We just moved into our new place here on Naxos, our home for the next month. As I sit in this little beach bar doing a couple hours of work, I thought I’d
SQUIRREL! take a few moments to inventory and see how this place compares to my home back on Kauai.
How Naxos and Kauai are similar
- much sun, much water
- warm and welcoming to visitors
- lots of casual beach culture
- mountains, all over the place
- It’s Five ‘o’clock somewhere. All. The. Time. Mai Tais, anyone?
- great local food – poke, organic rum, and poi on Kauai; tzatziki, uzo, and honey-yogurt on Naxos
- public wifi is very common; widespread access to the laptop lifestyle if you look
- amazing, profound local culture with roots going back a long way
- traffic rules are pretty chill
- most evertywhere feels very safe
- both have an off-season, where it’s still beautiful but ( even ) more affordable and ( even ) less crowded
- kinda diverse visitor base
- there’s always a chance you’ll see someone famous
great things about Naxos
- most places open late, including car rentals and street grocers
- most everything is very inexpensive
- soooooo many beach bars/cafes, right on the beach
- no American points of stress – guns, politics, religion – are nonexistent here
- quads are street-legal
- freakishly clear water
- very self-sustaining; serious food production and export happening here
- way cheap inter-island transport
- ruins. Who doesn’t like ancient culture?
- freebie after dinner
- more arid – less humidity, less allergies, and less rain
- traffic rules are more like guidelines
- many mom & pop hotel/stay options, as well as independent food options
- stray animal kindness – cats are fed leftovers, given special dishes outside people’s homes, and mingle freely in the outdoor spaces. Dogs are treated well, but are much less common
-  no centipedes or roaches!
- also, if it’s your thing…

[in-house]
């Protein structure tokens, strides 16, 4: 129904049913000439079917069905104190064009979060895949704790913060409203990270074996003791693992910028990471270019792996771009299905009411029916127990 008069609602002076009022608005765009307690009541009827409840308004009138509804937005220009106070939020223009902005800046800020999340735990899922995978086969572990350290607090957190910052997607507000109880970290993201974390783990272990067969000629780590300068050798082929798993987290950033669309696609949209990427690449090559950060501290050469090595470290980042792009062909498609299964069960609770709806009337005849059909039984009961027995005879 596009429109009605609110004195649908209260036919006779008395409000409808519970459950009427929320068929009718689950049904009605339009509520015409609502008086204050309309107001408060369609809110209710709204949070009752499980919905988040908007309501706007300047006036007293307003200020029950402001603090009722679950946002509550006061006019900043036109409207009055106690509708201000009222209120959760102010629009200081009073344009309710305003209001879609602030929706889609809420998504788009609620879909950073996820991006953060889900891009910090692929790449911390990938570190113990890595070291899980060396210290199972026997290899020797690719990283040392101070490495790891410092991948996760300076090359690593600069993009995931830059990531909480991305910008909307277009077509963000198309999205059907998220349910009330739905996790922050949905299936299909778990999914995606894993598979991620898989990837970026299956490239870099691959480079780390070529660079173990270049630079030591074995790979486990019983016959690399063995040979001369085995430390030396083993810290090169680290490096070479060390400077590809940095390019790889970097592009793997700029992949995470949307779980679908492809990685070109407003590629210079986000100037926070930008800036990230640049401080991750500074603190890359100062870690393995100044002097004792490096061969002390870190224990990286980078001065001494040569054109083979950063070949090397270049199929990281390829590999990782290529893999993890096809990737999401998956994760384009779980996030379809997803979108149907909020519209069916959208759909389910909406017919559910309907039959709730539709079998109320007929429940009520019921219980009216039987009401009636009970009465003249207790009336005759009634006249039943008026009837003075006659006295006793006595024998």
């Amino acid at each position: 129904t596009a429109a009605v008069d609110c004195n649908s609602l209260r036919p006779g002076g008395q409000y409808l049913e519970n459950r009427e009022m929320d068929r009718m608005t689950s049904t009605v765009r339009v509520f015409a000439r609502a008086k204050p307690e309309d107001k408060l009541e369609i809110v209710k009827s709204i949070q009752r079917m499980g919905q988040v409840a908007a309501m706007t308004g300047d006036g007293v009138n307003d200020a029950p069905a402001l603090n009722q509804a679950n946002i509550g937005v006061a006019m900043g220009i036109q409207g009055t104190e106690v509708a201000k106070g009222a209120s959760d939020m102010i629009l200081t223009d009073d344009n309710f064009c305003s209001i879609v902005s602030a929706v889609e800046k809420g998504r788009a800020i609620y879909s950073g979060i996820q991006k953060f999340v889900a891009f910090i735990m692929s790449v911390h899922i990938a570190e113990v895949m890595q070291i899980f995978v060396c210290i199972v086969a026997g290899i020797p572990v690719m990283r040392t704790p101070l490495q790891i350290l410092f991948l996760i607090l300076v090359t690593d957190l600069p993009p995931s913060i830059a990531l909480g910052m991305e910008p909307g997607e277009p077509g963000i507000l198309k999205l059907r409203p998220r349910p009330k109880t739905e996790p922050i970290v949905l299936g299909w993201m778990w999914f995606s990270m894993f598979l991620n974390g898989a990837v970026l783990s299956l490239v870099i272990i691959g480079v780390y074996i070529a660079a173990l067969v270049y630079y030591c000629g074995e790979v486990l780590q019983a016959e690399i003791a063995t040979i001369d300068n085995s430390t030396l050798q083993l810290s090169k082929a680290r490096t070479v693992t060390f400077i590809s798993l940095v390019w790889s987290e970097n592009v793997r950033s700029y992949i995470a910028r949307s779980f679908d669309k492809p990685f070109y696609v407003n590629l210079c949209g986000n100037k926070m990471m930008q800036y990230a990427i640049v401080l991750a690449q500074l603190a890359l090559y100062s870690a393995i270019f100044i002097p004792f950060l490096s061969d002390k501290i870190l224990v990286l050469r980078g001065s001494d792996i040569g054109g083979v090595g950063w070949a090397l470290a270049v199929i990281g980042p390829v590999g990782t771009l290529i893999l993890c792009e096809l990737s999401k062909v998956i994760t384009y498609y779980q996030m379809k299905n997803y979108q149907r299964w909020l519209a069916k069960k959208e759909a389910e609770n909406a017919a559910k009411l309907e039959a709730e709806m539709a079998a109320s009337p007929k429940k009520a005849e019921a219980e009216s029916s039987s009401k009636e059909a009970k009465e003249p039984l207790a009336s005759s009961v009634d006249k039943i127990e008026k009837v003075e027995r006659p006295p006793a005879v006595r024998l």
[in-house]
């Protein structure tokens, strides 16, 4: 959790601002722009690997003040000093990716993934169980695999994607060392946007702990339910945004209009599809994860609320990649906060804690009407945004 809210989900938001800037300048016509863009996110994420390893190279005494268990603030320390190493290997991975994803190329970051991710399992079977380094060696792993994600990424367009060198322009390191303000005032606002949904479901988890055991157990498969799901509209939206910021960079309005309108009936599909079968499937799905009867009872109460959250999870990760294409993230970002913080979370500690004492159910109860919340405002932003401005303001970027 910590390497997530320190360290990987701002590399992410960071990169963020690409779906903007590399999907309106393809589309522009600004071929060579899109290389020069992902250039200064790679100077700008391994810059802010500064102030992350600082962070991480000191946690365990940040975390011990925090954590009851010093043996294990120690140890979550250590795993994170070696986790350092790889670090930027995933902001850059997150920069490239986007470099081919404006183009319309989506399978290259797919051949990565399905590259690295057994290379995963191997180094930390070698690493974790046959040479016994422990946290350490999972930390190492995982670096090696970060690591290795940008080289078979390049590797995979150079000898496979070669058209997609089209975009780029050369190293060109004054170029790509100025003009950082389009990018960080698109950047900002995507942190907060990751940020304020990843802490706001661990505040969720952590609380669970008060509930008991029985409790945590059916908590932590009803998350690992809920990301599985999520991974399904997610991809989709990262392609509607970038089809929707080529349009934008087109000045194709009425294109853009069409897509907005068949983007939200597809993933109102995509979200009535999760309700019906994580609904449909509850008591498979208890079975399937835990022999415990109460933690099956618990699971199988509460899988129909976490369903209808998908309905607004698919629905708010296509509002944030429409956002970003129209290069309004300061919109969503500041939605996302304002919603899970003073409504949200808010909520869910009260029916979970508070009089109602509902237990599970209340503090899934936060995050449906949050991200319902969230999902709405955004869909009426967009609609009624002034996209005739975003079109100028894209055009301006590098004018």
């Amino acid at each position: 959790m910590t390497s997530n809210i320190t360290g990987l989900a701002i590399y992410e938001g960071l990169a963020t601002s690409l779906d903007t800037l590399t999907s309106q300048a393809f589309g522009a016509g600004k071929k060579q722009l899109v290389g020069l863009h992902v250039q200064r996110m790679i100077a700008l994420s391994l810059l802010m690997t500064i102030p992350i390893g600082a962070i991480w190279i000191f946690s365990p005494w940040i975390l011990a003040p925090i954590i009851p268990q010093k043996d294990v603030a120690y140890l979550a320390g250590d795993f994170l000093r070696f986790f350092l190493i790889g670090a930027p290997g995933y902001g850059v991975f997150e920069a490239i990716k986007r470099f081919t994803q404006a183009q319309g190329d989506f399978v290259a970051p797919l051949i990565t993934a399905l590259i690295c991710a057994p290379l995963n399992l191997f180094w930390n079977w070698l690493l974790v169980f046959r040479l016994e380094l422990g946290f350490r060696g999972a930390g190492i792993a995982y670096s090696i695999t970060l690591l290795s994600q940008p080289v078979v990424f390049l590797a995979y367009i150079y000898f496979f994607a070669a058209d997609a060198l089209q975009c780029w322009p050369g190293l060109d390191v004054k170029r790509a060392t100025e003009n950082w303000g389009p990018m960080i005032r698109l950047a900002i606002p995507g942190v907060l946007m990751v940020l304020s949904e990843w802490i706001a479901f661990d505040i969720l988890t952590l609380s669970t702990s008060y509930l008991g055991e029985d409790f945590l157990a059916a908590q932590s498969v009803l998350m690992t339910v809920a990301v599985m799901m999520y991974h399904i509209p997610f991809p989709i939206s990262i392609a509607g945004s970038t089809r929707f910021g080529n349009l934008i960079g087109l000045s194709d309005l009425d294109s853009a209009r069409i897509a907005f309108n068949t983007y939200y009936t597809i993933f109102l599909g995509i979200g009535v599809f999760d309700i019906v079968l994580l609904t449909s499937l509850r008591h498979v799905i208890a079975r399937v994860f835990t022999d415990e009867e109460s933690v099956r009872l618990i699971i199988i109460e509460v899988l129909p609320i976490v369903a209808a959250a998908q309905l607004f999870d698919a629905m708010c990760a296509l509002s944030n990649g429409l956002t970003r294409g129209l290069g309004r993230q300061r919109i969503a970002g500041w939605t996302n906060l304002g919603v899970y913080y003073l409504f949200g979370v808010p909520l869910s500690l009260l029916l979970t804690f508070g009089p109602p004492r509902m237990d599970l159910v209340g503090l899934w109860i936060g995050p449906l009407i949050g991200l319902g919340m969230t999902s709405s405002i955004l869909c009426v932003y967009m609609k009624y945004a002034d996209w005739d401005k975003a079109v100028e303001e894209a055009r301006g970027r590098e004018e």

- european beer – lots of variety, and inexpensive
- less conservative – more bare skin on the beach
- smoking in bars, cafes, and restaurants
- more dudes in Speedos
great things about Kauai
- it’s tropical – lush – wet and green all the time
- there’s English everywhere, all the time
- for Americans, it’s easy to get to, relatively speaking
- there’s surfing, in many varieties
- everything is kept up – very little graffiti or crumbling infrastructure, no abandoned structures ( except for CoCo Palms, of course! )
- more choices for American beer ( and other products )
- spirit of aloha prevelent
- no smoking in bars, cafes, or restaurants
- it’s all in dollars – not cheap, but you already have them in your wallet ( if you’re American, that is )
- shipping things to the mainland US is a sure thing, and not a roll of the dice
- everything closes down early – a pretty sleepy place
- you can flush the toilet paper. You don’t know how great this is until you can’t do it.
- a very organized rescue and response infrastructure, just in case
- traffic – the streets, signs, traffic laws and enforcement you’re used to
- because it’s in the US – language, military, border restrictions, symbols – although different, Kauai is probably tucked more snugly inside American visitors’ comfort zones
- easier to stay connected to American sportzing via sports bars
- intentional culture – very little littering, premium on organic goods and processes
- less speedos
Is there a winner to this throwdown?
Kauai is home, so I won’t be moving there too soon. But so far there doesn’t seem to be a clear “winner” for me.